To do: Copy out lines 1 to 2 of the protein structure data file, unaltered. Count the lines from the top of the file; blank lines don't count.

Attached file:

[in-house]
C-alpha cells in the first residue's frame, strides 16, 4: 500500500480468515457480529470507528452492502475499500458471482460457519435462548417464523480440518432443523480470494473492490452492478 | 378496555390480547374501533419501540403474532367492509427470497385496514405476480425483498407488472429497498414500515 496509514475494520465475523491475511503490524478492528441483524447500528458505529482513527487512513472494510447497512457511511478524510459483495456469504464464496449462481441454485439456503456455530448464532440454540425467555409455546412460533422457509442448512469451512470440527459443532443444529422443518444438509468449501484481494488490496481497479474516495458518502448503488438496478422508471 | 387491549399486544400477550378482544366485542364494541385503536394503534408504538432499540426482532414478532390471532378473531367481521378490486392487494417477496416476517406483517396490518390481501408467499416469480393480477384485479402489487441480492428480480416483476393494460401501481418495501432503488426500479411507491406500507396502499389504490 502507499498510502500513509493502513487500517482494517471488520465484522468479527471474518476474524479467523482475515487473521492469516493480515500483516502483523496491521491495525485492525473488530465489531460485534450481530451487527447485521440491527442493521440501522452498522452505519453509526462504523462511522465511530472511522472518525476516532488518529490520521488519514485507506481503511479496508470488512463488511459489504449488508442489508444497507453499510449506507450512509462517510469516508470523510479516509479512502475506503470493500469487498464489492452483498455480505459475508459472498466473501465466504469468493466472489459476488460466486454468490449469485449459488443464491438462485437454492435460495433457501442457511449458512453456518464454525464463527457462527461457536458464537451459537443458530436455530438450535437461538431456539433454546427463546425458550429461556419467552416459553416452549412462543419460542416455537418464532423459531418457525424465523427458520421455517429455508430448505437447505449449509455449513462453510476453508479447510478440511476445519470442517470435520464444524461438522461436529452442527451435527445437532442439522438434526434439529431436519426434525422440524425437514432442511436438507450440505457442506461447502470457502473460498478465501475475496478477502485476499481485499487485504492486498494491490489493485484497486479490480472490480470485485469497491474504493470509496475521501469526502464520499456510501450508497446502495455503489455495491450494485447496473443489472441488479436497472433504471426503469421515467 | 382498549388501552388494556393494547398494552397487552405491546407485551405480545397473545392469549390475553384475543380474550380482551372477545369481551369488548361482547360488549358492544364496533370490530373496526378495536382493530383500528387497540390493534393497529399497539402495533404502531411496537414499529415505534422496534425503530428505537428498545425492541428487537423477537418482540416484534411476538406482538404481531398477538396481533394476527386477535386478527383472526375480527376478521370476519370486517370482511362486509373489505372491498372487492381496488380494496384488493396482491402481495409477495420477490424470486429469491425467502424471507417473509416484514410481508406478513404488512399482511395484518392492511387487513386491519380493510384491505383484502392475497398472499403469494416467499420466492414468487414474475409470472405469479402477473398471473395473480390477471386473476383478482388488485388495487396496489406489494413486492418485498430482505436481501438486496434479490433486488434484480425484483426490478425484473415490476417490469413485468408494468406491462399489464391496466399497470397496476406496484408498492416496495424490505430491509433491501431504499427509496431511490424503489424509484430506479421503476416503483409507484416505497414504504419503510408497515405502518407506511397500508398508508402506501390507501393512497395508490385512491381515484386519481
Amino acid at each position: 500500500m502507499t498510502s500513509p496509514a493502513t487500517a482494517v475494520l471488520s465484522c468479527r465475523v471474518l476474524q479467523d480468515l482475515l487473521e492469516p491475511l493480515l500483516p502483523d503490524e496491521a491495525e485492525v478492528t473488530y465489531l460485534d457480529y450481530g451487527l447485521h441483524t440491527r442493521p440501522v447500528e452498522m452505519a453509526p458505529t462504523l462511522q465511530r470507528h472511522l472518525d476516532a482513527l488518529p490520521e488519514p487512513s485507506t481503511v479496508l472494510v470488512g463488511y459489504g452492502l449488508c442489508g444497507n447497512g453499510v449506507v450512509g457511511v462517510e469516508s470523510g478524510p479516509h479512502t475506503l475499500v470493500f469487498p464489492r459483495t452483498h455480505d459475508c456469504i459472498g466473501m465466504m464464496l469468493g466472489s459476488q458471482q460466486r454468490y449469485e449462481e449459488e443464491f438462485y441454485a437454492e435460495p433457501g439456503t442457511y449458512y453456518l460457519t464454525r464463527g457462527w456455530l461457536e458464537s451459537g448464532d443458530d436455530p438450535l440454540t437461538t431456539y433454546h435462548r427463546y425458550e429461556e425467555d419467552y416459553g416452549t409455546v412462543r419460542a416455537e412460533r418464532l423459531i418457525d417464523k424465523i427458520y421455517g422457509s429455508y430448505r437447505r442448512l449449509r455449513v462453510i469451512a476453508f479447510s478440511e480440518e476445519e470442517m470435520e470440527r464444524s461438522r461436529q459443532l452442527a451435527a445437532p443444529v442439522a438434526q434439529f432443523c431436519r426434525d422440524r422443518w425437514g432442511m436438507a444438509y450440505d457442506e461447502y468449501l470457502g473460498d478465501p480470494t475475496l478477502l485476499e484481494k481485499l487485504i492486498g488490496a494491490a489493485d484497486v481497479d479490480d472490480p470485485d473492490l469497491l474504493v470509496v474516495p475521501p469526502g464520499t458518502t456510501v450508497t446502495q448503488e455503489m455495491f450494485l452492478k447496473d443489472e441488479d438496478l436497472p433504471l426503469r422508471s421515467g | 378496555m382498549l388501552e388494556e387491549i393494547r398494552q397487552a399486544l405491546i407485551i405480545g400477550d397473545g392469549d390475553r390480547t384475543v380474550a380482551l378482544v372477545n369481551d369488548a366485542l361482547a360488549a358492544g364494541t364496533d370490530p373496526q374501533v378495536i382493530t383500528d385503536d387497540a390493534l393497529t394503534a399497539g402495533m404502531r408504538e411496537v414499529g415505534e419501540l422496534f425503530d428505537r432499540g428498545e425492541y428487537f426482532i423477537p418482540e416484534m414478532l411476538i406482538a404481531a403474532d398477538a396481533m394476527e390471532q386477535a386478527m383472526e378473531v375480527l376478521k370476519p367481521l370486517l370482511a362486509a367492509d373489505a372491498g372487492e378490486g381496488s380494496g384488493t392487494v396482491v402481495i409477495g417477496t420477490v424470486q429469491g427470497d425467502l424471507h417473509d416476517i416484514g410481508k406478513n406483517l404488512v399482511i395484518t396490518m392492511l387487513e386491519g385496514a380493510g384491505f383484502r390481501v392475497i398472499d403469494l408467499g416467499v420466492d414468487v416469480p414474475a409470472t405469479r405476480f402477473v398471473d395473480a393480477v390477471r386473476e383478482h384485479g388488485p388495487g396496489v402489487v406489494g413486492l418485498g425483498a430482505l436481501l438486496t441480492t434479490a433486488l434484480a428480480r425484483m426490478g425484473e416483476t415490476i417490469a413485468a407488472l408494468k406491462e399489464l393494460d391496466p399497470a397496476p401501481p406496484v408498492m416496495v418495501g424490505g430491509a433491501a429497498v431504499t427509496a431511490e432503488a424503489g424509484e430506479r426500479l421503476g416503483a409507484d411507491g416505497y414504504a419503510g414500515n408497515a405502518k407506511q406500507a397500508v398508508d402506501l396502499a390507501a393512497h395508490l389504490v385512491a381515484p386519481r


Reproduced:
[in-house]
C-alpha cells in the first residue's frame, strides 16, 4: 500500500480468515457480529470507528452492502475499500458471482460457519435462548417464523480440518432443523480470494473492490452492478 | 378496555390480547374501533419501540403474532367492509427470497385496514405476480425483498407488472429497498414500515 496509514475494520465475523491475511503490524478492528441483524447500528458505529482513527487512513472494510447497512457511511478524510459483495456469504464464496449462481441454485439456503456455530448464532440454540425467555409455546412460533422457509442448512469451512470440527459443532443444529422443518444438509468449501484481494488490496481497479474516495458518502448503488438496478422508471 | 387491549399486544400477550378482544366485542364494541385503536394503534408504538432499540426482532414478532390471532378473531367481521378490486392487494417477496416476517406483517396490518390481501408467499416469480393480477384485479402489487441480492428480480416483476393494460401501481418495501432503488426500479411507491406500507396502499389504490 502507499498510502500513509493502513487500517482494517471488520465484522468479527471474518476474524479467523482475515487473521492469516493480515500483516502483523496491521491495525485492525473488530465489531460485534450481530451487527447485521440491527442493521440501522452498522452505519453509526462504523462511522465511530472511522472518525476516532488518529490520521488519514485507506481503511479496508470488512463488511459489504449488508442489508444497507453499510449506507450512509462517510469516508470523510479516509479512502475506503470493500469487498464489492452483498455480505459475508459472498466473501465466504469468493466472489459476488460466486454468490449469485449459488443464491438462485437454492435460495433457501442457511449458512453456518464454525464463527457462527461457536458464537451459537443458530436455530438450535437461538431456539433454546427463546425458550429461556419467552416459553416452549412462543419460542416455537418464532423459531418457525424465523427458520421455517429455508430448505437447505449449509455449513462453510476453508479447510478440511476445519470442517470435520464444524461438522461436529452442527451435527445437532442439522438434526434439529431436519426434525422440524425437514432442511436438507450440505457442506461447502470457502473460498478465501475475496478477502485476499481485499487485504492486498494491490489493485484497486479490480472490480470485485469497491474504493470509496475521501469526502464520499456510501450508497446502495455503489455495491450494485447496473443489472441488479436497472433504471426503469421515467 | 382498549388501552388494556393494547398494552397487552405491546407485551405480545397473545392469549390475553384475543380474550380482551372477545369481551369488548361482547360488549358492544364496533370490530373496526378495536382493530383500528387497540390493534393497529399497539402495533404502531411496537414499529415505534422496534425503530428505537428498545425492541428487537423477537418482540416484534411476538406482538404481531398477538396481533394476527386477535386478527383472526375480527376478521370476519370486517370482511362486509373489505372491498372487492381496488380494496384488493396482491402481495409477495420477490424470486429469491425467502424471507417473509416484514410481508406478513404488512399482511395484518392492511387487513386491519380493510384491505383484502392475497398472499403469494416467499420466492414468487414474475409470472405469479402477473398471473395473480390477471386473476383478482388488485388495487396496489406489494413486492418485498430482505436481501438486496434479490433486488434484480425484483426490478425484473415490476417490469413485468408494468406491462399489464391496466399497470397496476406496484408498492416496495424490505430491509433491501431504499427509496431511490424503489424509484430506479421503476416503483409507484416505497414504504419503510408497515405502518407506511397500508398508508402506501390507501393512497395508490385512491381515484386519481